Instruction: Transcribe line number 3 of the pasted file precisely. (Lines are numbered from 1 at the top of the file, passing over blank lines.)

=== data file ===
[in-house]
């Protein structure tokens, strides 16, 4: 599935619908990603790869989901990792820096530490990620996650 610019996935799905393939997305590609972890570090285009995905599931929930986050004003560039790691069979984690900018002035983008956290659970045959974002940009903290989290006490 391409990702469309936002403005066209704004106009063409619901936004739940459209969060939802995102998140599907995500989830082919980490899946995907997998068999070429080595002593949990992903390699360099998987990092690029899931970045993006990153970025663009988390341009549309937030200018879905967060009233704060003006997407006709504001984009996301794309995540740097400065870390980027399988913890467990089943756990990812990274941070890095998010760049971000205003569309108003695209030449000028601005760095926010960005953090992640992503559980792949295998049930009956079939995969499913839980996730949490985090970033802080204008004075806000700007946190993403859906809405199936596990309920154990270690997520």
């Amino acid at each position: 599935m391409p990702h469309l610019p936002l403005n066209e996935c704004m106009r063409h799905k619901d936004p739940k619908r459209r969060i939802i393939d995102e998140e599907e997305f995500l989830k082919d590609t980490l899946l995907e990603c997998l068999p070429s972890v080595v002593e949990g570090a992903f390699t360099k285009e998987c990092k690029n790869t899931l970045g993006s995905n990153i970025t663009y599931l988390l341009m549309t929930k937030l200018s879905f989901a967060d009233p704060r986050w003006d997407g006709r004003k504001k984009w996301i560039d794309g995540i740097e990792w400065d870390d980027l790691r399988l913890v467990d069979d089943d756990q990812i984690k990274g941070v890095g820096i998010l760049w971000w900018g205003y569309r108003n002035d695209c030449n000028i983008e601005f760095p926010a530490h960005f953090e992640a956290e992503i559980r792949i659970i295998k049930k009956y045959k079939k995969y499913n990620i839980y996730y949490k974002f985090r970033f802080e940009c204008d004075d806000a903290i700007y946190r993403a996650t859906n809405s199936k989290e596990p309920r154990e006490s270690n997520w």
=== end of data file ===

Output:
């Amino acid at each position: 599935m391409p990702h469309l610019p936002l403005n066209e996935c704004m106009r063409h799905k619901d936004p739940k619908r459209r969060i939802i393939d995102e998140e599907e997305f995500l989830k082919d590609t980490l899946l995907e990603c997998l068999p070429s972890v080595v002593e949990g570090a992903f390699t360099k285009e998987c990092k690029n790869t899931l970045g993006s995905n990153i970025t663009y599931l988390l341009m549309t929930k937030l200018s879905f989901a967060d009233p704060r986050w003006d997407g006709r004003k504001k984009w996301i560039d794309g995540i740097e990792w400065d870390d980027l790691r399988l913890v467990d069979d089943d756990q990812i984690k990274g941070v890095g820096i998010l760049w971000w900018g205003y569309r108003n002035d695209c030449n000028i983008e601005f760095p926010a530490h960005f953090e992640a956290e992503i559980r792949i659970i295998k049930k009956y045959k079939k995969y499913n990620i839980y996730y949490k974002f985090r970033f802080e940009c204008d004075d806000a903290i700007y946190r993403a996650t859906n809405s199936k989290e596990p309920r154990e006490s270690n997520w």